Liner operators seem sanguine about China conducting its largest-ever military drills in the Taiwan Strait, although the aviation sector is taking precautions.
The military exercises began last night, hours after US House Speaker Nancy Pelosi visited Taiwan and met President Tsai Ing-wen, angering China, which has viewed Taiwan as a renegade province since the 1949 Chinese Civil War.
Six ’no-sail’and ‘no-fly’ zones have been marked out by China, which will carry out the military drills in waters around Taiwan until 7 August and Taiwan’s Ministry of Transportation and Communications (MOTC) is advising vessels calling at its ports to avoid areas where China is conducting live-firing.
In particular, ships heading for the Taiwanese ports of Kaohsiung, Taiwan’s busiest container hub, Taipei, Keelung, Suao, Tainan (Anping) and Hualien have been advised to detour as much as possible.
One of the no-sail zones is just 20km from Kaohsiung, and Chinese military helicopters were seen over Pingtan Island, one of China’s closest points to Taiwan, in Fujian province, ahead of the drills.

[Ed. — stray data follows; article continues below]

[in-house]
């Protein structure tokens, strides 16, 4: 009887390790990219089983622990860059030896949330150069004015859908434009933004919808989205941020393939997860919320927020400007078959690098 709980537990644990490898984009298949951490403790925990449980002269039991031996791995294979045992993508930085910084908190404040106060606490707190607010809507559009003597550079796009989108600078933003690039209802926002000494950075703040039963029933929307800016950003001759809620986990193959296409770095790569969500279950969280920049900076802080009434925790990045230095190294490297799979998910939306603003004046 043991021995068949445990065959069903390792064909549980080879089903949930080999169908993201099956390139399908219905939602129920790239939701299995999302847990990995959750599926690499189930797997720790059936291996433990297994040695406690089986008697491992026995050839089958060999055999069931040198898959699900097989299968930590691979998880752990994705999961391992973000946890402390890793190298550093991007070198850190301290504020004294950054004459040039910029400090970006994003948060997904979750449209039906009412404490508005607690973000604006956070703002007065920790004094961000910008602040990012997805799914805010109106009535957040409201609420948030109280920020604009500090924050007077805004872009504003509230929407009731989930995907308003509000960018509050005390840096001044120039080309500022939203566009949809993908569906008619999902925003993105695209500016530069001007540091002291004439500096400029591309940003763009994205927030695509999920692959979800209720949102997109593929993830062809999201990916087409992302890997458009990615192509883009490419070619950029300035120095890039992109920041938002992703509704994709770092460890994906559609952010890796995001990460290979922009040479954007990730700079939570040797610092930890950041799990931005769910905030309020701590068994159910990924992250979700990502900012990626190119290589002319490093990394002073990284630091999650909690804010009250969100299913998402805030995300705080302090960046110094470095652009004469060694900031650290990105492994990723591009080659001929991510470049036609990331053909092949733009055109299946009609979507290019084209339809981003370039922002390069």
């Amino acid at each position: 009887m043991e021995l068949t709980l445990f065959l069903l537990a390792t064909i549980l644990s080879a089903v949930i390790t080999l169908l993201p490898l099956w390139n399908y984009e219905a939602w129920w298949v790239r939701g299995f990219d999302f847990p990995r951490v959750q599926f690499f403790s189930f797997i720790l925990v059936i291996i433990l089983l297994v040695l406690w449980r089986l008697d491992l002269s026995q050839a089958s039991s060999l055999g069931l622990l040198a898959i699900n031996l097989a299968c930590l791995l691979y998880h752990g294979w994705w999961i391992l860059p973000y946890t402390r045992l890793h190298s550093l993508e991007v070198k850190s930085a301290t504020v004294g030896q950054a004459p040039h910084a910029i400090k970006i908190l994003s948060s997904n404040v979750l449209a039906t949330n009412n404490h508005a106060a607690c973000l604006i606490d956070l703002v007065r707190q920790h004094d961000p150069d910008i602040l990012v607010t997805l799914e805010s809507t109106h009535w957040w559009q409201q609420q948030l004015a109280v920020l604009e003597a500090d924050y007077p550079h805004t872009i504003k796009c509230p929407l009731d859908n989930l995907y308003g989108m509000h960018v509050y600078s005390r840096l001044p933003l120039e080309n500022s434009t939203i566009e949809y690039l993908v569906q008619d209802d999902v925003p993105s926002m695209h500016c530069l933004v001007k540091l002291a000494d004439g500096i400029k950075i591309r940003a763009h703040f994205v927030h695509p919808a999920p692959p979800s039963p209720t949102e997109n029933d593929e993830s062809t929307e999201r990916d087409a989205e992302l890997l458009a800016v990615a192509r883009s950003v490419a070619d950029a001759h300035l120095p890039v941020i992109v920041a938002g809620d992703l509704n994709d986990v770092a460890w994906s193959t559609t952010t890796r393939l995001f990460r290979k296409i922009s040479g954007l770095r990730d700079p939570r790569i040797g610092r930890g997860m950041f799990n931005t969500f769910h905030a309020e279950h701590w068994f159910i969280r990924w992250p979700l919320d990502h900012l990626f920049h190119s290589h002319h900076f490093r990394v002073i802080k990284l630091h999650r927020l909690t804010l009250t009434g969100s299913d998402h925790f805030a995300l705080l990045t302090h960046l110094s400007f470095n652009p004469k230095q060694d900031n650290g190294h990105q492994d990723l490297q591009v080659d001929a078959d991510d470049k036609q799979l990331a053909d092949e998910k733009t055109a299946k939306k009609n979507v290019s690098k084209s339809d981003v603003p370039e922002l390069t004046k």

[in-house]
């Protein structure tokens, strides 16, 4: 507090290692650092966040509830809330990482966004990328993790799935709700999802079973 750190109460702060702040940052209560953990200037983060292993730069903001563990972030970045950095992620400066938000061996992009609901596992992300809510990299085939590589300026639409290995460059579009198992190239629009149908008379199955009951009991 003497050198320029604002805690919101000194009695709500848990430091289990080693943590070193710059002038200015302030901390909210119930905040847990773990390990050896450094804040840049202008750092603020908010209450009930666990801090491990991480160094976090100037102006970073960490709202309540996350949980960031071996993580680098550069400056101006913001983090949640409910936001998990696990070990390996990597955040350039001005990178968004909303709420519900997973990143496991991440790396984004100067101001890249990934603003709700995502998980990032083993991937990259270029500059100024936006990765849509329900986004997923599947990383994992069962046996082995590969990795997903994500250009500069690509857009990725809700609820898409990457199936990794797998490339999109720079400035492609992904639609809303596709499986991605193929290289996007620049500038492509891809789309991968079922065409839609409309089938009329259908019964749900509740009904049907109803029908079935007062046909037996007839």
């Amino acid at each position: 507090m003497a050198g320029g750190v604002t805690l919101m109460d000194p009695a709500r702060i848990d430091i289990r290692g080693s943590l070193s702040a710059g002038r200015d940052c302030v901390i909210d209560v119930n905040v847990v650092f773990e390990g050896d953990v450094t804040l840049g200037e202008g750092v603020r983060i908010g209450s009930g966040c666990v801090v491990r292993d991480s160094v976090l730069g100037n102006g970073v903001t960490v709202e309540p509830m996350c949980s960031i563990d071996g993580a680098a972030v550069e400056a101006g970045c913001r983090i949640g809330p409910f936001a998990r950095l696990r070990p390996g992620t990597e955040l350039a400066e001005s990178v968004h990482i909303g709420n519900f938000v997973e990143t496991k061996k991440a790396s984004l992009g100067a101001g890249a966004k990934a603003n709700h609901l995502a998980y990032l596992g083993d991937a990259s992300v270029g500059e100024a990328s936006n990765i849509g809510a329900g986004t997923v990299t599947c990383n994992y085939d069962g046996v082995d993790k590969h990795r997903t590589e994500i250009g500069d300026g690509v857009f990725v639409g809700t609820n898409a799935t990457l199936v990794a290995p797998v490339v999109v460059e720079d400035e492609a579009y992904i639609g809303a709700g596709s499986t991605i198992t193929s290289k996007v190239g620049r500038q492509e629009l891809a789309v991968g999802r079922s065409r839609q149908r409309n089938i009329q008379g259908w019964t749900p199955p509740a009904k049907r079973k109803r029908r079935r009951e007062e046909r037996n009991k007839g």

There are concerns that the situation might further aggravate supply chain chaos, as the Taiwan Strait is the main route for ships carrying goods from East Asia to the US and Europe. However, shipping and port companies have been taking the situation calmly.
Yang Ming chairman Cheng Cheng-mount said: “Ships don’t have fixed routes like planes. As long as the ships avoid the exercise area, it should be fine. It shouldn’t have much impact.”
And a spokesperson for HMM told The Loadstar it would adopt a wait-and-see approach. He said: “We have yet to experience any disruptions to vessel operation in nearby Taiwan. At the moment, we’re carefully watching how the situation develops.”
Taiwan International Ports Corporation VP Cheng Shu-hui said no shipping companies had cancelled calls to Taiwan and as long as ships avoided the no-sail zones, they were free to enter and leave the island.
Mr Cheng said: “Ships going north from Kaohsiung Port won’t be affected, but vessels can go along the coast. But from Singapore and Hong Kong, ships may have to detour.”
Linerlytica analyst Tan Hua Joo told there had been no noticeable increase in vessels waiting at the Taiwan/Fujian ports, adding: “We have also not detected any diversions from the Straits, but ships are clearly avoiding the naval exercise/training zones.”
Xeneta Chief Analyst Peter Sand said he believed the situation would have an impact on the flow of containerised cargo going to and leaving Taiwan, as well as the many ships that normally transit the Taiwan Strait.